Community of the Lonely

Today’s guest post is brought to you by Alise Wright. She’s guest-posted her before, writing about the “Blank Page, Blinking Cursor.” Today she’s here to tell us about a book project for which she is gathering stories.

Lonely. Angry. On hold. Useless. Weighted down.

These are some of the words that people have shared about their experiences with depression.

For me, depression is a prison. It traps my body, keeping me from moving. It traps my thoughts, keeping me from creating. It traps my soul, keeping me from connecting. The real me gets locked away and instead I’m this lethargic, boring, detached person.

Last fall, I could feel myself sliding into that depressed spot. Despite everything in my life being pretty good, I was having a difficult time finding the ability to enjoy it. I could feel myself withdrawing from friends and that even when I’d had a good time with them, I wasn’t able to be fully present and would leave feeling empty. It was an unpleasant time.

So I did what I know I need to do when I feel depression closing in. I told someone. I talked to my husband about it. And I shared what I was going through on my blog. It was a poorly written, whiney post that I dashed off just to get it out there.

And it resonated with people.

Even though I felt alone in my struggle with depression, I was not alone. There were others going through the same thing. And by sharing even a little snippet of my story, it reminded others that they didn’t have to go through depression thinking they were alone either.

What emerged was something beautiful. An opportunity for others to share their own stories. A safe place where people could read and share and encourage one another with their words.

In the midst of something that can be extremely isolating, we found community.

But this community is incomplete. We need your voice as well.

I’m partnering with Civitas Press to gather these stories about depression into a book. If you have a story about depression, we would love to invite you to share it.

I know it’s hard. Depression has a stigma attached to it that can make it difficult to share honestly about your struggles. However, I believe that one of the best ways we can break the shame associated with depression is through the telling of our story. I have found that it not only helps others, but it helps me as well.

If you are interested in participating in the Not Alone book project, please head over to the Civitas website and download the project document. We are accepting submissions through May 24, so there is still time for you to add your voice to the collective.

No matter how it feels, you are not alone.

13 Replies to “Community of the Lonely”

  1. Alise, thanks for sharing. . . really. I struggle with this as well.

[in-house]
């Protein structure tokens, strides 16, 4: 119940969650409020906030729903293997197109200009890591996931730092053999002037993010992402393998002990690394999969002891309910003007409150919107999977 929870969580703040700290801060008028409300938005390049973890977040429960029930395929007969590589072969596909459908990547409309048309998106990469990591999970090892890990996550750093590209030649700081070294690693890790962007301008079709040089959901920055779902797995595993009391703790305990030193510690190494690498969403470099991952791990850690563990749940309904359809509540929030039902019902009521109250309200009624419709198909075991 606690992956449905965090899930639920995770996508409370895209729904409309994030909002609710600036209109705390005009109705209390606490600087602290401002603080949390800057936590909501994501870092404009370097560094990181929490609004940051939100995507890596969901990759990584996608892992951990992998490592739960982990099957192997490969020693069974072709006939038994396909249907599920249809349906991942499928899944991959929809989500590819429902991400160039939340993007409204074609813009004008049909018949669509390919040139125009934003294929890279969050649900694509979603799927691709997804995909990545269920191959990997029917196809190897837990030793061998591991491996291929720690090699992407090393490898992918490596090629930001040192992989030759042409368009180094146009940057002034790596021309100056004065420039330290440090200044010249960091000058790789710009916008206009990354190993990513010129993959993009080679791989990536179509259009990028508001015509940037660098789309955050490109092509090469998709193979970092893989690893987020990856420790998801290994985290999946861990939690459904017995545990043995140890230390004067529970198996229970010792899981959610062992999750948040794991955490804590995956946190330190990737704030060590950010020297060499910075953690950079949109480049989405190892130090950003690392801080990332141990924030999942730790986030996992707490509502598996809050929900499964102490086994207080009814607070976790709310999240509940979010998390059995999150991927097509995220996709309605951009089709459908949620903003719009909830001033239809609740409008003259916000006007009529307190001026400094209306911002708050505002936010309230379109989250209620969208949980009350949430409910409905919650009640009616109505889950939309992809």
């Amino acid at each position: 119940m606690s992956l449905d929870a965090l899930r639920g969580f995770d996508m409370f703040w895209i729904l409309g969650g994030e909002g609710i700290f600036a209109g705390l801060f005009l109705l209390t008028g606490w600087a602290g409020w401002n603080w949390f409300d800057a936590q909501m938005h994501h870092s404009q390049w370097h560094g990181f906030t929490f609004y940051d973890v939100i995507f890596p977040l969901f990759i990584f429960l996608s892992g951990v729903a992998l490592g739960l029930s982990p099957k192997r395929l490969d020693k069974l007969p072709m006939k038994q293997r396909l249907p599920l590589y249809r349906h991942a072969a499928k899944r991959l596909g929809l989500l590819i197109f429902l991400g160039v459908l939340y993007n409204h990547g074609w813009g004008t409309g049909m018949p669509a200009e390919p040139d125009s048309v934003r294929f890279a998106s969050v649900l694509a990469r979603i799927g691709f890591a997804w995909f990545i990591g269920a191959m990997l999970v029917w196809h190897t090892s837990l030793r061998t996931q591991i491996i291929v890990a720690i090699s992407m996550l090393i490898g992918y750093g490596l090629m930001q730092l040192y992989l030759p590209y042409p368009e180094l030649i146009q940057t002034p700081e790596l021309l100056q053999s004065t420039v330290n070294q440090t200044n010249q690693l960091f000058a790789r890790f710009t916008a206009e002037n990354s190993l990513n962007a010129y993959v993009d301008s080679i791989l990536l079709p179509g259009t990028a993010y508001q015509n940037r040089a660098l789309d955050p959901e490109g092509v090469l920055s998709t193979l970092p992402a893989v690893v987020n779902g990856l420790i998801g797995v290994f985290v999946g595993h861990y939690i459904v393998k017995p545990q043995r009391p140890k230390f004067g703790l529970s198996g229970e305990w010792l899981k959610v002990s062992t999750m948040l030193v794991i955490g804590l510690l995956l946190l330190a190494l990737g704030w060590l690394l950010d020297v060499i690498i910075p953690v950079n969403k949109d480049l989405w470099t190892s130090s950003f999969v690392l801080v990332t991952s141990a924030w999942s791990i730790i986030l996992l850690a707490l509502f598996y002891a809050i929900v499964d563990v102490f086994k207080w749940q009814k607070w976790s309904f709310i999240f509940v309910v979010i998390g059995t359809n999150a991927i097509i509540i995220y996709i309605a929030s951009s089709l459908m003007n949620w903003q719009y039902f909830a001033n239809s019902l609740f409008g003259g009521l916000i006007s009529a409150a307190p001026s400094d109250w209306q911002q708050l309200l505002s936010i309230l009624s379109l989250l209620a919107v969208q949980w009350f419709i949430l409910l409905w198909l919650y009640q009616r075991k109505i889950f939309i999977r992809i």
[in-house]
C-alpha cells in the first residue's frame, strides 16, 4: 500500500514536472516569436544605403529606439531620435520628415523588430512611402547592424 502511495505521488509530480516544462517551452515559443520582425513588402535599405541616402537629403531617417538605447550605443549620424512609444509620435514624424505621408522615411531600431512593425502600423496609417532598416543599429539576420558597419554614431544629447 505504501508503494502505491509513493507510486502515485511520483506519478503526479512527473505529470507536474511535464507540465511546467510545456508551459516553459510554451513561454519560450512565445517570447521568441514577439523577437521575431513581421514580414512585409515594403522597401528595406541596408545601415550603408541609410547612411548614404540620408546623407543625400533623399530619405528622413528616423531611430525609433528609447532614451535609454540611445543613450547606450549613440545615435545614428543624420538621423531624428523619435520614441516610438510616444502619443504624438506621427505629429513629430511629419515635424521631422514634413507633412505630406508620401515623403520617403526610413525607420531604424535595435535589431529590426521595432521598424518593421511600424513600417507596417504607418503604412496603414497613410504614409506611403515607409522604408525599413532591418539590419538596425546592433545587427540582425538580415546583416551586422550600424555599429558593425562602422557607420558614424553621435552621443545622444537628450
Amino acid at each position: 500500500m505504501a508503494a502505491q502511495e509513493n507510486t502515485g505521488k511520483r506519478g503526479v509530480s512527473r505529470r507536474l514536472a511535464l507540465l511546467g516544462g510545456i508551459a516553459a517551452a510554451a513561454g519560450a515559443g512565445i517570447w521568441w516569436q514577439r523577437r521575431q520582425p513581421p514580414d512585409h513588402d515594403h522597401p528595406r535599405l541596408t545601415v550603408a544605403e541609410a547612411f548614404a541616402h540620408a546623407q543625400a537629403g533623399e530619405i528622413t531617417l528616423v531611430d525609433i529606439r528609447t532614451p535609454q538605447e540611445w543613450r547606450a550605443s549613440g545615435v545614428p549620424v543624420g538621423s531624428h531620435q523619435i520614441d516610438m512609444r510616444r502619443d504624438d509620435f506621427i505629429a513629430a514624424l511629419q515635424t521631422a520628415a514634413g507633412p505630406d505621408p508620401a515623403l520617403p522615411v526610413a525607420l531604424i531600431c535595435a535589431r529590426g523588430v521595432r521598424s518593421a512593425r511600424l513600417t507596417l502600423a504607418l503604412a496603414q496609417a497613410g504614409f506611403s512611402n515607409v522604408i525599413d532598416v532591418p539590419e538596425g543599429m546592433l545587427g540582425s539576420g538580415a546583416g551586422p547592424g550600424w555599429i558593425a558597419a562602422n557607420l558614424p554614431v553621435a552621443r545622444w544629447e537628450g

I have written a piece about depression – but it’s my feelings about my dad’s illness. Would you be interested in seeing something like that?

    Shawn, thanks for bringing such great ideas and people together.

    1. Sure thing. I haven’t received any submissions in that line yet, so I’m not 100% sure we’ll be able to use it, but several people have mentioned it and if we get a few, I wouldn’t be at all opposed to a segment of the book devoted to people on the outside.


  2. “I believe that one of the best ways we can break the shame associated with depression is through the telling of our story.”

    SUCH a fantastic idea.

    1. I’d add ‘shame’ and ‘denial’, although there’s the even larger issue of thinking that everyone feels ‘this way’.

    2. Thanks Knox! I’m so glad that Jonathan Brink thought it was worth pursuing as a book. I’m pretty much constantly amazed by the stories that people have shared. Seeing people share stuff that’s so intimate is something I take really seriously and I’m just so blessed at the ways that people have come forward.

  3. I’m so excited about this Alise. I know this is going to be a HUGE encouragement for a lot of people. It’s mind-blowing how many people there are out there that feel completely alone.

    I’m cheering on the sidelines!

    1. Those cheers mean a ton my friend! The support from those not directly connected to the project just makes me all weepy, but in a good way.

  4. I’m so grateful to be a part of this project. The response I had just from my post on Alise’s blog was enough to tell me it was worth sharing the darkness of my own depression.

    I don’t know that there’s a greater human gift than to be “gotten.” I am so hopeful that this book will be that kind of gift to many.

    1. “I don’t know that there’s a great human gift than to be ‘gotten.’ Love that. It’s SO true. And such a blessing when it happens. :)

  5. It is so true that feeling less alone helps. I would read the PostSecret blog every Saturday night for some solidarity. This is such a needed thing. Thanks.

  6. I get it. After spending about 14 years in a pit of quicksand, I was diagnosed 2 years ago. I didn’t know what was wrong and why I was the way I was!

    I’m excited about this project! I think there’s so much misunderstanding about depression, especially in the church, like “There’s no reason for Christian’s to be depressed” and “You have Christ in your heart, why aren’t you happy?” It’s SO much more than that. And it goes so much deeper, especially when it is a chemical thing. I could go on. But I shall stop now. ;) Thanks for the post and for the opportunity!

Comments are closed.